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How PowerTOP, LatencyTOP, and Five-Second Boot Improve Desktop Linux (O'Reilly)

O'Reilly has put up an interview with Arjan van de Ven, available as (MP3) audio or a transcript. "A lot of users were helping because if you give people more battery life, that's what people care about a lot. Distributions also use it because they compete almost on battery life. They compete on usability and battery life is just part of usability; that's the thing that PowerTOP has done is put that more on the radar--that software matters for battery life."

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Trade Shows and Conferences

Firebird Conference 2008 blog coverage

Blog coverage from the recent Firebird DBMS Conference 2008 is online.

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Red Hat Q2 earnings beat Street (Reuters)

Reuters looks at Red Hat's Q2 earnings report "Red Hat Inc., the world's largest publicly traded provider of Linux software, posted a quarterly profit that beat Wall Street targets, helped by strong growth in its subscriptions business. Net income for the second quarter rose to $22 million, or 10 cents a share, from $19.1 million, or 9 cents a share, in the year-ago quarter. Excluding special items, earnings were 20 cents a share."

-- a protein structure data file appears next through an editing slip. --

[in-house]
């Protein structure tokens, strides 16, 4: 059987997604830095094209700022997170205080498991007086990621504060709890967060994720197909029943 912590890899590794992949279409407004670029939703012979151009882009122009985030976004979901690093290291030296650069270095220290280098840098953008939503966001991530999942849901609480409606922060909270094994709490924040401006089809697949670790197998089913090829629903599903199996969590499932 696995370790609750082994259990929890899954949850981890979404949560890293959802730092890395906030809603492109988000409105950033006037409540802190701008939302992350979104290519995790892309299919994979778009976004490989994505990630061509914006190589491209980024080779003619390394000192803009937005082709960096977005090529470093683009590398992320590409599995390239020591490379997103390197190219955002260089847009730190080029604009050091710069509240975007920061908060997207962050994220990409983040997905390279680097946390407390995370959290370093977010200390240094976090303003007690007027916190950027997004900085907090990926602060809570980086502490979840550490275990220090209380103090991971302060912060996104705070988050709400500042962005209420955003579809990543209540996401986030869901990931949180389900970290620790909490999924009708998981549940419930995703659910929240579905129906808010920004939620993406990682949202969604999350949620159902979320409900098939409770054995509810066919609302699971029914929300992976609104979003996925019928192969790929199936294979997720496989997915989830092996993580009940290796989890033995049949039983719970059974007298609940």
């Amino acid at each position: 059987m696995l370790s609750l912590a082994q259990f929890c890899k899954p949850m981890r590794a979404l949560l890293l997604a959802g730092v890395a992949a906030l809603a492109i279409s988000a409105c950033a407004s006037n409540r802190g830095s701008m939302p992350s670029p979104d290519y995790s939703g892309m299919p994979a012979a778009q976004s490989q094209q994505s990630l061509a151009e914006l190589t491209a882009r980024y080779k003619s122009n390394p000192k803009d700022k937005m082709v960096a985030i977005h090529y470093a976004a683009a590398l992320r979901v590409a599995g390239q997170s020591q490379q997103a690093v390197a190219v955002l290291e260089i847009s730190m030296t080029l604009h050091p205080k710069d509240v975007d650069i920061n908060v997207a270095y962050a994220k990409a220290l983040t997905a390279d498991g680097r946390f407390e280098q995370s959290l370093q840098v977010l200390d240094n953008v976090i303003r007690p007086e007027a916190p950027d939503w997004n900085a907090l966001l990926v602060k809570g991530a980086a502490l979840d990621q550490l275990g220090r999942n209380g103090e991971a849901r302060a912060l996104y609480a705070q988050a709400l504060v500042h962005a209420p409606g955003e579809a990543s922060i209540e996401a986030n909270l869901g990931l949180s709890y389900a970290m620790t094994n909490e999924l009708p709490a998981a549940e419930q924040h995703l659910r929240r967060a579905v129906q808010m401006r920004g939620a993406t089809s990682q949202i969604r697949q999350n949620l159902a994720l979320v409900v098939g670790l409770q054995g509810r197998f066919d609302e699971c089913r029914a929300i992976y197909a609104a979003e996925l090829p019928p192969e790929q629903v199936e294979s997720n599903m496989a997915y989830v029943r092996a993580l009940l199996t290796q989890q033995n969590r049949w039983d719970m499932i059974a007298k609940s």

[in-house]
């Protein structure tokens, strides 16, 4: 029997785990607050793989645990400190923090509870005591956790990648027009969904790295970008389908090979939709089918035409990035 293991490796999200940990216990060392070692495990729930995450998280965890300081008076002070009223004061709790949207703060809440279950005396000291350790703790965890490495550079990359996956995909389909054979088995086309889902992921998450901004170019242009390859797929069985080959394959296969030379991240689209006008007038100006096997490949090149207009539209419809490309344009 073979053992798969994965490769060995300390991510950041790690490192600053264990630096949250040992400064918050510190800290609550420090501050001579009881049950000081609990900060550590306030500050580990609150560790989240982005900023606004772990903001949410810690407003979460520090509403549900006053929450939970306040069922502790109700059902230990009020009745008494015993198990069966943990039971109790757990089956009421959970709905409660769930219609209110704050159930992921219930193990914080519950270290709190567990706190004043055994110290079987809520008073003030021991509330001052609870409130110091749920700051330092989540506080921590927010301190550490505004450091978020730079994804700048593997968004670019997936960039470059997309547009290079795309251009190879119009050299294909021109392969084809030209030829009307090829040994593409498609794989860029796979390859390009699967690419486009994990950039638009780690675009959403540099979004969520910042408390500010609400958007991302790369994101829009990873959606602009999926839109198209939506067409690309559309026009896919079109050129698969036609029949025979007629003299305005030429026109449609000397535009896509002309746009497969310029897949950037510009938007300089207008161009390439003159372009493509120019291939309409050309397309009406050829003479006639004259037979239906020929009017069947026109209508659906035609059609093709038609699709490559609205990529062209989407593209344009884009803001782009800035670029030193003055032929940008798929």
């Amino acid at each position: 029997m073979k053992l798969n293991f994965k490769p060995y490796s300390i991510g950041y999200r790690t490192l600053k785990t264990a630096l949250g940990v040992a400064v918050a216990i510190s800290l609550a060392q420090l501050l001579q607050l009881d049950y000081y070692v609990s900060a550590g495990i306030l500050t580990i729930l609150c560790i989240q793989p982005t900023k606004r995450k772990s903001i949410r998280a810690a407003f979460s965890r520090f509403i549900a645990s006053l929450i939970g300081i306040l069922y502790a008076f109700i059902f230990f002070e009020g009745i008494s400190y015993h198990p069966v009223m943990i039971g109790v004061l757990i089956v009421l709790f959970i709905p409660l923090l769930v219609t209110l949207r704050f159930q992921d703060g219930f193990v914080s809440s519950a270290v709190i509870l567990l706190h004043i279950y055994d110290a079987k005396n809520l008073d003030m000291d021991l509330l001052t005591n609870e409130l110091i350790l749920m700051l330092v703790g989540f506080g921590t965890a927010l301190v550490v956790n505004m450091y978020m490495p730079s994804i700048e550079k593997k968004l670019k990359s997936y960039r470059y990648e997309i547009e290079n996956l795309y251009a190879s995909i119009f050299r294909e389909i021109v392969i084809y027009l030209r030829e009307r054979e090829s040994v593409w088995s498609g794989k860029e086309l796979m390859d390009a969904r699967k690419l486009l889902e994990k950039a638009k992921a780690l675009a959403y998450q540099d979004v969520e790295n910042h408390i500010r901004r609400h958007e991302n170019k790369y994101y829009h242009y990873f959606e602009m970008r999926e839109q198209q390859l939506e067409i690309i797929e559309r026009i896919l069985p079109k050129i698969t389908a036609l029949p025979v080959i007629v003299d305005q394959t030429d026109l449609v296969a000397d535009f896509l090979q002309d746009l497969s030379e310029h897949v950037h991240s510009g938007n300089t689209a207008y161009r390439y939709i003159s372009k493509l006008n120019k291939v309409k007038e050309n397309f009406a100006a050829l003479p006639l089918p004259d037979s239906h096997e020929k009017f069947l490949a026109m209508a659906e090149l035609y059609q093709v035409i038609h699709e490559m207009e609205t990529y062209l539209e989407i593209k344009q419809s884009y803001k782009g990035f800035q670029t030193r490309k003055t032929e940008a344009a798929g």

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Is Sun Solaris on its deathbed? (New York Times)

The New York Times suggests that Sun's Solaris operating system may be falling out of favor. "Sun officials believe the 16-year-old Solaris platform remains a pivotal, innovative platform. But at the Linux Foundation, there is a no-conciliatory stance; the attitude there is to tell Solaris and Sun to move out of the way. "The future is Linux and Microsoft Windows," says foundation Executive Director Jim Zemlin. "It is not Unix or Solaris." Solaris, he said, has almost no new deployments and is a legacy operating environment offered by a company with financial difficulties."

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Zen and the Art of the Six-Figure Linux Job (IT Management)